Part memoir, part Japanese American family chronicle, part luminous work of natural history, Volcano tells what happened when Hongo returned to his birthplace in Hawai'i, as a young man, to reclaim its dreamlike landscape and his own elusive past. A magnificant evocation of heritage and place.
My favorite kind of book is a poet's first prose work. The poet comes upon a story so large -- his life, nature, history -- hat he must break out of careful verse into the freedom of prose. William Carlos Williams, Rainer Maria Rilke, Sylvia Plath, Raymond Carver, Louise Erdrich -- and now Garrett Hongo."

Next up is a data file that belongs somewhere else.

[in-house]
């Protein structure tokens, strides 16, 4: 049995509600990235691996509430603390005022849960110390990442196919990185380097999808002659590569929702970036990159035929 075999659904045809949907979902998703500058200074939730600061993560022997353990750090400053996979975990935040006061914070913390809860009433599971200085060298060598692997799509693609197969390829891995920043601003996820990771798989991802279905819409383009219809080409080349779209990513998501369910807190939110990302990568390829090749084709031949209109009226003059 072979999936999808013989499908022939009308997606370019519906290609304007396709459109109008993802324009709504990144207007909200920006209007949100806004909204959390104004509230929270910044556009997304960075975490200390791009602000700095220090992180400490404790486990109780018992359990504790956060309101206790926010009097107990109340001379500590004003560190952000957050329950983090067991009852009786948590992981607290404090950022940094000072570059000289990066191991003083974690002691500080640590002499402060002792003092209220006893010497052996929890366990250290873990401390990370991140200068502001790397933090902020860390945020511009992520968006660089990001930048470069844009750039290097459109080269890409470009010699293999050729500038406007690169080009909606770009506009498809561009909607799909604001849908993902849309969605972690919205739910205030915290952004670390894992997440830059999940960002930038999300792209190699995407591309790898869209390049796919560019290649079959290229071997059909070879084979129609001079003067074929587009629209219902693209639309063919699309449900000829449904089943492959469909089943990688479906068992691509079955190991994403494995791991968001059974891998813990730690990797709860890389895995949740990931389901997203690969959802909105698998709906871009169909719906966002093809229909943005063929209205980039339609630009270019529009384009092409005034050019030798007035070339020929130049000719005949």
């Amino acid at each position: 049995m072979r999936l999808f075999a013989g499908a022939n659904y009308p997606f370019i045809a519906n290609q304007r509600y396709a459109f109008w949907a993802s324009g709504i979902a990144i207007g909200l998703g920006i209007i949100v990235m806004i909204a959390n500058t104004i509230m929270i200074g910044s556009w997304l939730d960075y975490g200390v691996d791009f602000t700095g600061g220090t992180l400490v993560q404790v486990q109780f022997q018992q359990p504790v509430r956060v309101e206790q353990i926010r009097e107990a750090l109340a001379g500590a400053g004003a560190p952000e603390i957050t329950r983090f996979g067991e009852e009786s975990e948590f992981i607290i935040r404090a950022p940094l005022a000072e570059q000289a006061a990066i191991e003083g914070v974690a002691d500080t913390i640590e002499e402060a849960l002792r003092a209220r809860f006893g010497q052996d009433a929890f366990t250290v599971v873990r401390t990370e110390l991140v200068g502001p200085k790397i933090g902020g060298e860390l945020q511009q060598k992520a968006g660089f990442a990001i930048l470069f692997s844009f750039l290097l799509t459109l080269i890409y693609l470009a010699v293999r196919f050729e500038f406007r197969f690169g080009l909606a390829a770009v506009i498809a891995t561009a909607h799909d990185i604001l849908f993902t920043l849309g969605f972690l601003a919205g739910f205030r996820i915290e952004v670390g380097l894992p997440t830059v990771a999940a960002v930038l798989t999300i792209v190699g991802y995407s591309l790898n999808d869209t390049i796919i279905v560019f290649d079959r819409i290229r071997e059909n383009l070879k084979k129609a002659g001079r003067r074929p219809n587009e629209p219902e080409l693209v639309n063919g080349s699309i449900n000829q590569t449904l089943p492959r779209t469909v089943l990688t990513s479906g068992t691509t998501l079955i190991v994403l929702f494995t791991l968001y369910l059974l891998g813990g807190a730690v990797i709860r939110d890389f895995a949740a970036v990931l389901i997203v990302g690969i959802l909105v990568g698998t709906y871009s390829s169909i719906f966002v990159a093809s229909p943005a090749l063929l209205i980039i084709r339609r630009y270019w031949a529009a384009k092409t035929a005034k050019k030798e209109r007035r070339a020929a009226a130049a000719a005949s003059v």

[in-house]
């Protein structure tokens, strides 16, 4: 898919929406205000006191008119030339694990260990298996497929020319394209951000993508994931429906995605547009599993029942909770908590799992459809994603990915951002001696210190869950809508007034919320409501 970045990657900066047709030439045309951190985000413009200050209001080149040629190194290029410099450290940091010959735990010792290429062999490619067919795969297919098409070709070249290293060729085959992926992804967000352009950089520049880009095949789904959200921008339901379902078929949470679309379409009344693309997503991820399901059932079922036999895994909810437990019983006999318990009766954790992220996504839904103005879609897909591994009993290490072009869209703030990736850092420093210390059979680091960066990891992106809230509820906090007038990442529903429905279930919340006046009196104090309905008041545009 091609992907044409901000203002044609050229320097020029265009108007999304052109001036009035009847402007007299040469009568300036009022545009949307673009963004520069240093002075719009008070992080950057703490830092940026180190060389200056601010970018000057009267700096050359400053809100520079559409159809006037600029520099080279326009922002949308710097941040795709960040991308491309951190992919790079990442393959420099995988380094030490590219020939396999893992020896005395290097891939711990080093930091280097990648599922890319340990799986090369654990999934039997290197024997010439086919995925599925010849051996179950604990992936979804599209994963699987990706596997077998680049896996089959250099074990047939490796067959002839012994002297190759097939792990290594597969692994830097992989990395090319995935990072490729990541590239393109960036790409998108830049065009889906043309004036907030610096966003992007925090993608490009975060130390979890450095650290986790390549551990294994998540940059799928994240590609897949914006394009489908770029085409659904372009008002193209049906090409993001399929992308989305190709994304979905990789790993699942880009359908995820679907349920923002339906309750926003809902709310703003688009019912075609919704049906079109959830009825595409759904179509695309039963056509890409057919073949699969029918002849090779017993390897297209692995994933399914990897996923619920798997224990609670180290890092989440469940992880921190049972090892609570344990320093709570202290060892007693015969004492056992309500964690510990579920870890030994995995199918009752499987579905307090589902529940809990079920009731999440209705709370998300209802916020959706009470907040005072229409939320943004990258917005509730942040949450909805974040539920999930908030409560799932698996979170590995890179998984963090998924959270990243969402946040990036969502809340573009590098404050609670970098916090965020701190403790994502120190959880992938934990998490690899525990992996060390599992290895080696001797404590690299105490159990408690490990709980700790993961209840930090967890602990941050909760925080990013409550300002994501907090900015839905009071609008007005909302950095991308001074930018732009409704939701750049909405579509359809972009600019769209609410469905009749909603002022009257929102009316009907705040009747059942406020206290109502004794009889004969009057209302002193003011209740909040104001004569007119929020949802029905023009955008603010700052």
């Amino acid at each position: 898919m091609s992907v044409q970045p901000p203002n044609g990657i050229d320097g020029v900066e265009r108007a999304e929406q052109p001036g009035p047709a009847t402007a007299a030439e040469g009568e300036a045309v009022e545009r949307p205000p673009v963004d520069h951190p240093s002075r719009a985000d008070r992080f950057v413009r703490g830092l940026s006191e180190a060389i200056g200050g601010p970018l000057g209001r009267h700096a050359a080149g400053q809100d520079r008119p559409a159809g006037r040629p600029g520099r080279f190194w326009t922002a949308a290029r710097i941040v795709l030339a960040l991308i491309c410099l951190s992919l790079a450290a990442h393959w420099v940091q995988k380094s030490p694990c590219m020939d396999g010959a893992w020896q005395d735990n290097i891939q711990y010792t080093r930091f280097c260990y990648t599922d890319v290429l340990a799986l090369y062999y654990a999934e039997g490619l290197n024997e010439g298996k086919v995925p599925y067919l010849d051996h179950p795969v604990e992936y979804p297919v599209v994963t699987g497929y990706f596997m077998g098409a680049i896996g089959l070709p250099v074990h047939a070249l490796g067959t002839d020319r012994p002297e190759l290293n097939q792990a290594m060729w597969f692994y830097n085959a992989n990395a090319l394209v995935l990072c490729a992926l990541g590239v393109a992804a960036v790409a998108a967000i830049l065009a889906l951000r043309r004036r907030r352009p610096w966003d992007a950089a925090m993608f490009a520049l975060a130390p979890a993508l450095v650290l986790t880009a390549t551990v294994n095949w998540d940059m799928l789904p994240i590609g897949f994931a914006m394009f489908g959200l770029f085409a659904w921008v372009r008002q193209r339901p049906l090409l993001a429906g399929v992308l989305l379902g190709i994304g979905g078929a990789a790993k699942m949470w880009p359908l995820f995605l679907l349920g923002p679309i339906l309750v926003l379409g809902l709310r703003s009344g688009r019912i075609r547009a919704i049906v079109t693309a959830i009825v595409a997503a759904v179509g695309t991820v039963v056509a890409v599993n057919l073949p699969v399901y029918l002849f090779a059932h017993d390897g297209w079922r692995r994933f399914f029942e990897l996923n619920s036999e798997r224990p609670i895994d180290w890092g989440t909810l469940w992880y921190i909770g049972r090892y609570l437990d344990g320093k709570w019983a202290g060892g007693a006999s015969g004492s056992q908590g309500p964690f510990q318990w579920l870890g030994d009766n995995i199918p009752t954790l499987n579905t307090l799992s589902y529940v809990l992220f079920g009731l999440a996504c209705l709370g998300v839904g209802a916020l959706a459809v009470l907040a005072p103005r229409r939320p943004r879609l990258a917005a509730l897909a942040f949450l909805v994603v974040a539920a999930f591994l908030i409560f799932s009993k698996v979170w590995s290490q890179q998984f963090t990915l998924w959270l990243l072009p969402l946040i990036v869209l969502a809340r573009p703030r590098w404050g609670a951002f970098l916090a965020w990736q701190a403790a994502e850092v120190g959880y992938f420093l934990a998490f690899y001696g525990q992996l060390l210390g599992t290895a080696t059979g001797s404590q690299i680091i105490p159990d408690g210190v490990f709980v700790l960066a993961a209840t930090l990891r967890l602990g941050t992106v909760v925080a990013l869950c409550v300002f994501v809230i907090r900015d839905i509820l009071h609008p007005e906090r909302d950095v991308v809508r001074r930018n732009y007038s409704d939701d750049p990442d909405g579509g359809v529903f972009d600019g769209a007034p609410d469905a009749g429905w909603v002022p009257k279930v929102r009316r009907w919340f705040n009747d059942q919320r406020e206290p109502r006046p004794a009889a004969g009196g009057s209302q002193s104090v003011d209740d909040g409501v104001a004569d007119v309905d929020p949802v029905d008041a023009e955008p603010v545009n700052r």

-- Maxine Hong Kingston
"When I finished this brave and sharp story I wanted to start again because of the honesty in the author's voice and the many gifts -- beautiful language, vivid and apt anecdotes, a novelist's narrative instinct -- that await the reader. Garrett Hongo elucidates here a Dragon; he reveals intelligence as love. And he magics time."
-- Barry Lopez
"In this memoir, the village of Volcano is both a place on the map and a beacon in the far more elusive terrain of a man's personal history. In charting that history, Garrett Hongo has produced a lyrical and penetrating work grafting intimate recollection with broad insight. He has aspired to Rousseau's standard for himself -- and for all memoirists -- to recount comprehensively 'what I have felt . . . and what my feelings have had me do.'"